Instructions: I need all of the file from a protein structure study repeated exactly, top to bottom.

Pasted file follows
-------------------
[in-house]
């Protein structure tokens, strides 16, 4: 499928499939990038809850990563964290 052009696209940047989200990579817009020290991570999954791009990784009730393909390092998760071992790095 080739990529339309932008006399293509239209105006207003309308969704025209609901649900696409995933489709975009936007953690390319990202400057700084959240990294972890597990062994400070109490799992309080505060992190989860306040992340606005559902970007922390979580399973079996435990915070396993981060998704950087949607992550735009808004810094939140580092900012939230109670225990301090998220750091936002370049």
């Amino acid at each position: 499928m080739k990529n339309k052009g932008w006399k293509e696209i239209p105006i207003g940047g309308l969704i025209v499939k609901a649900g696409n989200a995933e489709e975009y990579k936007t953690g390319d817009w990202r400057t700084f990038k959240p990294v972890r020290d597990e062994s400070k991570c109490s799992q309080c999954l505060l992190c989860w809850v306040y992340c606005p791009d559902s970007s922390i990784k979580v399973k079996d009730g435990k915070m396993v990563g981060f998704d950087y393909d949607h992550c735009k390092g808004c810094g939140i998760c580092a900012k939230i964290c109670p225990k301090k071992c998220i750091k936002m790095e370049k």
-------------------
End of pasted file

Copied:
[in-house]
């Protein structure tokens, strides 16, 4: 499928499939990038809850990563964290 052009696209940047989200990579817009020290991570999954791009990784009730393909390092998760071992790095 080739990529339309932008006399293509239209105006207003309308969704025209609901649900696409995933489709975009936007953690390319990202400057700084959240990294972890597990062994400070109490799992309080505060992190989860306040992340606005559902970007922390979580399973079996435990915070396993981060998704950087949607992550735009808004810094939140580092900012939230109670225990301090998220750091936002370049």
């Amino acid at each position: 499928m080739k990529n339309k052009g932008w006399k293509e696209i239209p105006i207003g940047g309308l969704i025209v499939k609901a649900g696409n989200a995933e489709e975009y990579k936007t953690g390319d817009w990202r400057t700084f990038k959240p990294v972890r020290d597990e062994s400070k991570c109490s799992q309080c999954l505060l992190c989860w809850v306040y992340c606005p791009d559902s970007s922390i990784k979580v399973k079996d009730g435990k915070m396993v990563g981060f998704d950087y393909d949607h992550c735009k390092g808004c810094g939140i998760c580092a900012k939230i964290c109670p225990k301090k071992c998220i750091k936002m790095e370049k």